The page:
1998 Nusbaum Scholar
Sonia Herrero, a native of Segovia, Spain, received her B.A. degree in Biology from the College of St. Catherine in St. Paul, MN in 1990. She completed her M.S. degree with Becky Rufty in Crop Science at NC State University with research on cyst nematode resistance in tobacco. She was awarded both an Outstanding Masters Student Award and the prestigious E. G. Moss Fellowship for continuation of her studies in a Ph.D. program. She began her studies leading to the Ph.D. degree, under the mentorship of Margo Daub in Plant Pathology and Rebeca Rufty in Crop Science, in May of 1994. In 1997, she was awarded the Dow AgroSciences Award for Outstanding Research in the Department of Plant Pathology at NC State University. Sonia is currently a Postdoctoral Associate at the National Center for Biotechnology in Madrid, Spain, where she is working on tomato bushy stunt virus, specifically on studying the satellite RNA of this virus and development of transgenic resistance.
Sonia's Ph.D. research focused on investigating the factors that influence whether transgenic plants can be a viable option for disease control by growers. She chose as her model for this work, tobacco transformed for resistance to tomato spotted wilt virus. TSWV is a problem both on field crops such as tobacco and peanut, as well as on many greenhouse ornamentals. The utility of coat-protein-mediated transgenic resistance to plant viruses has been championed for some time, but to date there are few studies that address issues that will influence the successful deployment of this technology for practical crop improvement. Sonia's thesis focused on several factors, including cultivar effects on expression of resistance; stability of resistance in advanced generations; heritability of resistance in crosses (i.e. ability to use transgenics as a source of resistance in a breeding program); and the ability of strains of the virus to overcome resistance both in the greenhouse and in the field.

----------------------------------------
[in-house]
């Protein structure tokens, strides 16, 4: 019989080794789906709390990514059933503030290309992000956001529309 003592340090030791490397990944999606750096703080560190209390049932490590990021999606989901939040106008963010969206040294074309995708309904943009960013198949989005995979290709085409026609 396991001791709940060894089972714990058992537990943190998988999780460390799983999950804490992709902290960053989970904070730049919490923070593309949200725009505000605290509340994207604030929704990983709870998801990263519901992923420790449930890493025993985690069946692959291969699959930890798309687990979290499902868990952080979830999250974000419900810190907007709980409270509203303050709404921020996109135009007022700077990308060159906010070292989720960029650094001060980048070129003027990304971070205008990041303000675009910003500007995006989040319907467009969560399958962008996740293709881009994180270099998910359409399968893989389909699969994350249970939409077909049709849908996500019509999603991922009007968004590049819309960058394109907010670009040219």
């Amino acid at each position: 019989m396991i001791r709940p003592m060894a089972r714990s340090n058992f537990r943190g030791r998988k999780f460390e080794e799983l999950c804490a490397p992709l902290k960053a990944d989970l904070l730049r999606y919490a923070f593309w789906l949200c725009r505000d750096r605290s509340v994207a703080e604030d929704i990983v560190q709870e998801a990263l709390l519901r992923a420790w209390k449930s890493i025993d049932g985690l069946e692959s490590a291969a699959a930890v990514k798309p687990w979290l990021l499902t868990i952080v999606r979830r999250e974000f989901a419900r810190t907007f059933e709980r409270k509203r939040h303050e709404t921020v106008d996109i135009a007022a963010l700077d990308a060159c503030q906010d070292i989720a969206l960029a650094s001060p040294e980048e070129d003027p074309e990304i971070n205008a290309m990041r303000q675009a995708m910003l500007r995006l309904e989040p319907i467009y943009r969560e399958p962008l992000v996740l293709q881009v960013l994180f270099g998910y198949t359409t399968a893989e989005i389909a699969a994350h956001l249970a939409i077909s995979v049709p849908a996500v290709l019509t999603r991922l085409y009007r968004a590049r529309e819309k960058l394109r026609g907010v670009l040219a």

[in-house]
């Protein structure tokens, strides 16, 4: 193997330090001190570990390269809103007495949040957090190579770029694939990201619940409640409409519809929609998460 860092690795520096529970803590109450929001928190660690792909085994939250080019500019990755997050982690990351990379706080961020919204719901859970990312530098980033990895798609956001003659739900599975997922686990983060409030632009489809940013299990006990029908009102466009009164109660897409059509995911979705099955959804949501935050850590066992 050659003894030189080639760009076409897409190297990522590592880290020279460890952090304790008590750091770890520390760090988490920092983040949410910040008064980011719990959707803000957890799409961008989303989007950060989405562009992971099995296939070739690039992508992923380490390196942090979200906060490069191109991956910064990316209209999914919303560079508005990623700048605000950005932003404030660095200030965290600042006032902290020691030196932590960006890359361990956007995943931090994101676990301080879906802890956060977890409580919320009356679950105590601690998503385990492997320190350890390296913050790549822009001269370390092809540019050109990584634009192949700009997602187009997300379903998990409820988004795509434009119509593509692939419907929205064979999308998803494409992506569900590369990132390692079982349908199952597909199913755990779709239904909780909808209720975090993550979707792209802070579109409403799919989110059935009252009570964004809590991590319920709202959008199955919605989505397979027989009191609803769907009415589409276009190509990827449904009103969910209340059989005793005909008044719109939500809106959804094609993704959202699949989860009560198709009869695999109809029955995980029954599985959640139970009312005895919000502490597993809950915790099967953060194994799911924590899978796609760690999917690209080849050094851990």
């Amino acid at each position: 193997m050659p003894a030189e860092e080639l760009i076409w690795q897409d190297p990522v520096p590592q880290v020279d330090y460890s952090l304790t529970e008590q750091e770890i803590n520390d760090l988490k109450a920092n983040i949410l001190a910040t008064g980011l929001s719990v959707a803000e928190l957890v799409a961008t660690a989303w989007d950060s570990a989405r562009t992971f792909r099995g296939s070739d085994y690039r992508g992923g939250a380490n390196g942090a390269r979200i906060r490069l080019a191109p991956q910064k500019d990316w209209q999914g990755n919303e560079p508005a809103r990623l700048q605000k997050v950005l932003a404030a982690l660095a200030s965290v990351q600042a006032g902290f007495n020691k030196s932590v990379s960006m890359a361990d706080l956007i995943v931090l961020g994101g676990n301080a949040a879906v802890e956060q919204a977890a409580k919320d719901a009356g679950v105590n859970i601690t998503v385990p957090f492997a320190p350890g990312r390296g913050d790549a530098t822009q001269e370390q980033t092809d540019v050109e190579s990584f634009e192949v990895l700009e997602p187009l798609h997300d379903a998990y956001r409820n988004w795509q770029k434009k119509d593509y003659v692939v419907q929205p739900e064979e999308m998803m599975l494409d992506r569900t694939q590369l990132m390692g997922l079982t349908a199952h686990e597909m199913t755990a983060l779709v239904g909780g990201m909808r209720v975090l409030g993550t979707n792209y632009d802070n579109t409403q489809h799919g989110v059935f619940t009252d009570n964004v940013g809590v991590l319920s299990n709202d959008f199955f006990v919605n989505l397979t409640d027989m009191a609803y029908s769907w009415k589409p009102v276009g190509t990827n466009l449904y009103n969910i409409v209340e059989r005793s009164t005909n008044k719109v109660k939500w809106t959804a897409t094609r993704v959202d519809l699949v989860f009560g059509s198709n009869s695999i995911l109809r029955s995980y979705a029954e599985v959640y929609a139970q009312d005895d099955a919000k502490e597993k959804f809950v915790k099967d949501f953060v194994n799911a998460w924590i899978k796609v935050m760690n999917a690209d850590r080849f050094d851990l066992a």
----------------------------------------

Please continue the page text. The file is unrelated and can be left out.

Sonia's research is some of the first to demonstrate that there is a definite cultivar effect on the expression of virus coat-protein mediated resistance and that this expression holds when the lines are tested under field conditions. Her results support epidemiological studies that suggest that TSWV does not spread from plant to plant in tobacco fields, but that disease is a result of an initial flush of infection.
In addition to her work on the practical implications of transgenic resistance to TSWV, Sonia also conducted studies to determine the molecular events that correlate with resistance. Unlike conventional dominant genes, which generally express in all plants into which they are transferred, only a small percentage (ca. 10% in our work) of plants transformed with virus coat protein genes actually show resistance to virus infection., even if they are expressed. The reason(s) some plants are resistant and others are not has never been answered. Her results showed that resistance could be attributed to different events in different lines. In one family she studied, resistance was correlated with gene dosage. In another family, the presence of a single highly transcribed insertion was adequate to impart resistance.
For the excellence in her research at the Ph.D. level, the Department of Plant Pathology is pleased to present Sonia Herrero with the Nusbaum Scholar Award for 1998.
– Lee Campbell